Elastic Light Scattering (ELS) is an innovative technique to identify bacterial pathogens directly on culture plates. Compelling results have already been reported for agri-food applications. Here, we have developed ELS for clinical diagnosis, starting with Staphylococcus aureus early screening. Our goal is to bring a result (positive/negative) after only 6 h of growth to fight surgical-site infections. The method starts with the acquisition of the scattering pattern arising from the interaction between a laser beam and a single bacterial colony growing on a culture medium. Then, the resulting image, considered as the bacterial species signature, is analyzed using statistical learning techniques. We present a custom optical setup able to target bacterial colonies with various sizes (30-500 microns). This system was used to collect a reference dataset of 38 strains of S. aureus and other Staphyloccocus species (5459 images) on ChromIDSAID/ MRSA bi-plates. A validation set from 20 patients has then been acquired and clinically-validated according to chromogenic enzymatic tests. The best correct-identification rate between S. aureus and S. non-aureus (94.7%) has been obtained using a support vector machine classifier trained on a combination of Fourier-Bessel moments and Local- Binary-Patterns extracted features. This statistical model applied to the validation set provided a sensitivity and a specificity of 90.0% and 56.9%, or alternatively, a positive predictive value of 47% and a negative predictive value of 93%. From a clinical point of view, the results head in the right direction and pave the way toward the WHO’s requirements for rapid, low-cost, and automated diagnosis tools.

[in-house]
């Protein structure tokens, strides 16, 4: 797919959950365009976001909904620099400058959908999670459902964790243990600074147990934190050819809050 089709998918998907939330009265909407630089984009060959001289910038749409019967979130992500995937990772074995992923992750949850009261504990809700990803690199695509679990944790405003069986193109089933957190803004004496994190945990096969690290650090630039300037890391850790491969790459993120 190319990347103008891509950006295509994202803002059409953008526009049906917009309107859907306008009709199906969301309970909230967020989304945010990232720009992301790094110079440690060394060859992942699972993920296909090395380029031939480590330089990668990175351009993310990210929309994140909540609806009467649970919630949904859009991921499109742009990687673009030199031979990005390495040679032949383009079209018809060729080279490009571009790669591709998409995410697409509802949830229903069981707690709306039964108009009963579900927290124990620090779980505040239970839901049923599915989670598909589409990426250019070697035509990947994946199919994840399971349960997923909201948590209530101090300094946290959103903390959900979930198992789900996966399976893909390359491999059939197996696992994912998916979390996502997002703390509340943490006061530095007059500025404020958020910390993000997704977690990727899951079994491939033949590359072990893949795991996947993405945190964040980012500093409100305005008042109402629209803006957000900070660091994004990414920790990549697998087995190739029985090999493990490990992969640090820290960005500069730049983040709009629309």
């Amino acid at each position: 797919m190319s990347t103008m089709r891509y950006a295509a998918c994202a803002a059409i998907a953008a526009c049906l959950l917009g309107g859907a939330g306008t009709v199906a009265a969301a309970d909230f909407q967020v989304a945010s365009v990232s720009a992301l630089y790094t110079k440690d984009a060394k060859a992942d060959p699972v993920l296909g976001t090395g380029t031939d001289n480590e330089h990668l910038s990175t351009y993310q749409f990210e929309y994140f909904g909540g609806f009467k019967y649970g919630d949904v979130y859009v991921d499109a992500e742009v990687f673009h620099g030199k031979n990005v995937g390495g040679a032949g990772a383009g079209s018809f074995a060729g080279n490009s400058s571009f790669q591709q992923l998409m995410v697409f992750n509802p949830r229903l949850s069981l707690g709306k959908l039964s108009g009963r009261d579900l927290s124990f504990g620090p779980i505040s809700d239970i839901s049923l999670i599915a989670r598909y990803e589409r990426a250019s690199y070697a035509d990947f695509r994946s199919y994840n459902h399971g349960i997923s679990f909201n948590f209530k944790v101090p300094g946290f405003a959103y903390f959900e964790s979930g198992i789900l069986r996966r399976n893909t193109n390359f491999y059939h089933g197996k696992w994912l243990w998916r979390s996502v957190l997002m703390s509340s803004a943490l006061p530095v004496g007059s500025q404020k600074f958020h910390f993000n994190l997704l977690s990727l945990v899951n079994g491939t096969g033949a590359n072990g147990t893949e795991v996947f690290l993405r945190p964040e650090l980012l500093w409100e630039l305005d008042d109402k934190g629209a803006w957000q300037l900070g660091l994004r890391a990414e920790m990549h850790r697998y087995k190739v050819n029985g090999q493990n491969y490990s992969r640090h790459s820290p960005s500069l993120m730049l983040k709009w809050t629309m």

We report here on the ability of elastic light scattering in discriminating Gram+, Gram- and yeasts at an early stage of growth (6h). Our technique is non-invasive, low cost and does require neither skilled operators nor reagents. Therefore it is compatible with automation. It is based on the analysis of the scattering pattern (scatterogram) generated by a bacterial microcolony growing on agar, when placed in the path of a laser beam. Measurements are directly performed on closed Petri dishes. <p> </p>The characteristic features of a given scatterogram are first computed by projecting the pattern onto the Zernike orthogonal basis. Then the obtained data are compared to a database so that machine learning can yield identification result. A 10-fold cross-validation was performed on a database over 8 species (15 strains, 1906 scatterograms), at 6h of incubation. It yielded a 94% correct classification rate between Gram+, Gram- and yeasts. Results can be improved by using a more relevant function basis for projections, such as Fourier-Bessel functions. A fully integrated instrument has been installed at the Grenoble hospital’s laboratory of bacteriology and a validation campaign has been started for the early screening of MSSA and MRSA (<i>Staphylococcus aureus</i>, methicillin-resistant <i>S. aureus</i>) carriers.<p> </p> Up to now, all the published studies about elastic scattering were performed in a forward mode, which is restricted to transparent media. However, in clinical diagnostics, most of media are opaque, such as blood-supplemented agar. That is why we propose a novel scheme capable of collecting back-scattered light which provides comparable results.